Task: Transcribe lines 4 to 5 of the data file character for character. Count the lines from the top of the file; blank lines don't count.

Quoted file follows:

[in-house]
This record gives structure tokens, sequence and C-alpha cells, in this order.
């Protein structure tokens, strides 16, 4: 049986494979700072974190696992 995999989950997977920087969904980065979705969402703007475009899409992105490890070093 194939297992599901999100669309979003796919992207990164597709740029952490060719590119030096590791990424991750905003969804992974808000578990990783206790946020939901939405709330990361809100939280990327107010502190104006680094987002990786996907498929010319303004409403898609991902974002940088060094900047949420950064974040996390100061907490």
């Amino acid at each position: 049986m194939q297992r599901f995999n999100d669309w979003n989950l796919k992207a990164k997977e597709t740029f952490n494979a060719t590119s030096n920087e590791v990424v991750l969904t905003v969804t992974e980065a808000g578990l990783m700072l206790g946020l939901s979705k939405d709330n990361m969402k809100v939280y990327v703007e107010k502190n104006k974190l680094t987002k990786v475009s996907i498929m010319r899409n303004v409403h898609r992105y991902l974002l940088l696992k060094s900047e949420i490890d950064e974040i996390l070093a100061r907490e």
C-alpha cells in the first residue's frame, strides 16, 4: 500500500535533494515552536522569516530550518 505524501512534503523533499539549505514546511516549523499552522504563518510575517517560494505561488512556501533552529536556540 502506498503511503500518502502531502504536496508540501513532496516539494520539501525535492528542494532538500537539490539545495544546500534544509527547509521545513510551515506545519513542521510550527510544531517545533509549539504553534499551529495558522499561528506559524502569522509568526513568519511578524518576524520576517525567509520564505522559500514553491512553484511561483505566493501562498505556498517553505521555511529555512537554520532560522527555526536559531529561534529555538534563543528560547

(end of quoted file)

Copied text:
């Amino acid at each position: 049986m194939q297992r599901f995999n999100d669309w979003n989950l796919k992207a990164k997977e597709t740029f952490n494979a060719t590119s030096n920087e590791v990424v991750l969904t905003v969804t992974e980065a808000g578990l990783m700072l206790g946020l939901s979705k939405d709330n990361m969402k809100v939280y990327v703007e107010k502190n104006k974190l680094t987002k990786v475009s996907i498929m010319r899409n303004v409403h898609r992105y991902l974002l940088l696992k060094s900047e949420i490890d950064e974040i996390l070093a100061r907490e």
C-alpha cells in the first residue's frame, strides 16, 4: 500500500535533494515552536522569516530550518 505524501512534503523533499539549505514546511516549523499552522504563518510575517517560494505561488512556501533552529536556540 502506498503511503500518502502531502504536496508540501513532496516539494520539501525535492528542494532538500537539490539545495544546500534544509527547509521545513510551515506545519513542521510550527510544531517545533509549539504553534499551529495558522499561528506559524502569522509568526513568519511578524518576524520576517525567509520564505522559500514553491512553484511561483505566493501562498505556498517553505521555511529555512537554520532560522527555526536559531529561534529555538534563543528560547